My husband and I have six kids. If naming babies were an Olympic sport, I’m pretty sure I’d get a medal place
When we had our first daughter in 2001, choosing her name literally took 5 minutes. My husband suggested Juliet. I loved it immediately but suggested the longer French version, Juliette, because I thought it made a better balance with our short, somewhat masculine-feeling last name. He agreed.
Her middle name was chosen before I was ever even knocked up. In 1998, I was visiting Ireland when a bomb blast in the Northern Ireland city of Omagh claimed the lives of 29 people. One of those souls was that of a little girl named Maura. I made a silent and personal vow to use that name if I were ever to have a baby girl. Also, Maura is the Irish form of Mary and we are Catholic, so it was especially precious to me. We never looked back or second guessed our choice of Juliette Maura.
A couple of years later, we found ourselves expecting again- another wee girl. I struggled a little bit with this one. Juliette is such feminine name that I felt we needed something equally girly. After tossing around Rachel and Charlotte, we decided on Bella. Not Isabella, just Bella. Then, however, I wanted to balance that out with a spunky middle name. Ryan is a family surname and I thought that sounded kind of cool with Bella. My husband didn’t have many suggestions or objections this go round, so Bella Ryan joined us in 2003.
Fast forward two years and baby girl number three needed a name. At this point, I wanted to cry. Finding yet another name for a girl that my husband and I both agreed on felt overwhelming. My husband’s idea of input involved thumbs sideways or thumbs down. No suggestions, really, just “meh” or “I hate that name with all my heart.” Again, I felt kind of trapped by having chosen two very feminine names for our first two daughters. This time I wanted something that would “fit” but wouldn’t necessarily be expected. I read somewhere that Mia is a diminutive of Mary. It didn’t fit perfectly with Juliette and Bella but it also didn’t feel completely random like, say, McKenzie would have. I’d always loved the name Sloane but was never brave enough to use it in a first name spot. I was willing to go for it as a middle name and that’s daughter number three: Mia Sloane.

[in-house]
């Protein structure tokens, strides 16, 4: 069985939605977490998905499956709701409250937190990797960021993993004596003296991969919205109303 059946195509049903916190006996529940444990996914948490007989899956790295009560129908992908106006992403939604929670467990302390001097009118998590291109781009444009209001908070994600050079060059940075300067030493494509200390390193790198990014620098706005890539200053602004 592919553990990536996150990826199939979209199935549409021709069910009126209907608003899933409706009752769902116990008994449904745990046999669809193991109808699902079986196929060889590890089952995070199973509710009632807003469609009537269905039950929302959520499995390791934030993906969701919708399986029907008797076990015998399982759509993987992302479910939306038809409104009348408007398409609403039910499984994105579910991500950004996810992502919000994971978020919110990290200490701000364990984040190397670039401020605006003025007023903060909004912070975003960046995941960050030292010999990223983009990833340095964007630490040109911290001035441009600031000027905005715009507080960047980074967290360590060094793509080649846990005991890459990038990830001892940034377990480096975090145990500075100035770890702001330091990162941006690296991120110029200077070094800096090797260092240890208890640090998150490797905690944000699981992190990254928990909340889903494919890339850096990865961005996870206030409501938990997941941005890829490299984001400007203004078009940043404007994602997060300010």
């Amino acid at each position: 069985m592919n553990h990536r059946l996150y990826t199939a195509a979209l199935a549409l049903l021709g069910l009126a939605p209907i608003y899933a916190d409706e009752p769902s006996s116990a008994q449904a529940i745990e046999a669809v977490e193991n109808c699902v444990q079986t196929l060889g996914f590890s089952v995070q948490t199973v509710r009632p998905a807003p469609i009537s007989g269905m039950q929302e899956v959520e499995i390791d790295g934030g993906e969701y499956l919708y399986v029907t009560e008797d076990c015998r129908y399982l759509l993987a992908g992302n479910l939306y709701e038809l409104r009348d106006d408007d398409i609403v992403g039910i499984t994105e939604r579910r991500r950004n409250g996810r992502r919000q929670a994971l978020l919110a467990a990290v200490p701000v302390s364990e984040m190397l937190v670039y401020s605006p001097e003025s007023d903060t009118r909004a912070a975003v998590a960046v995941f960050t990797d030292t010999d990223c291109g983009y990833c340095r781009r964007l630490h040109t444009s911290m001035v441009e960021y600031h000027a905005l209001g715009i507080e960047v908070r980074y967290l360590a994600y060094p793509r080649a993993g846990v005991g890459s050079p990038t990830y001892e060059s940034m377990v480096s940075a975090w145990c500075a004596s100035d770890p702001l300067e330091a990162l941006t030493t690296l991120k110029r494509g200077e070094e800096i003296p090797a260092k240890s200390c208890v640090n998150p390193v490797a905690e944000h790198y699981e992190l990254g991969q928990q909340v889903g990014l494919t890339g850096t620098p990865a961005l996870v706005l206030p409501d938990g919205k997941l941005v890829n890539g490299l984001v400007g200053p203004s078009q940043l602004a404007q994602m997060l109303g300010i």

Another two years went by (notice a pattern?) and this time, it was a boy. Hurrah! Husband had all kinds of opinions and suggestions with this kid. Crazy ones, y’all. His top pick? Magnus. Second? Thor. Third? Wulf (with those two little dots over the ‘u’. I don’t even know what those dots are called so I’m certainly not naming a kid something that requires those things).
Now, I don’t hate Magnus or Thor. I think they’re quite handsome, in fact. Just on someone else’s son. Like, someone with Viking heritage or a couple who are cool enough to be able to name a kid ‘Thor’ with absolutely no apologies. We are not that couple. Plus, we live in Georgia. You don’t hear those names around here. Ever.
For the first time in our baby naming history, we had an honest-to-God argument about a name for our child.
I wanted to include my husband in this process as I always had, but I just couldn’t imagine calling a child any of the names he suggested. Exasperated, I asked him to write down six names, different names, that he’d consider. At the top of the list was Leo. That was a name I’d never, ever considered and I fell in love with it immediately. The best part, though, was that Leo Magnus sounded so badass. Like a superhero, almost. Magnus as a first name, I couldn’t swallow. Leo Magnus, however, felt pretty perfect. Boom. Done.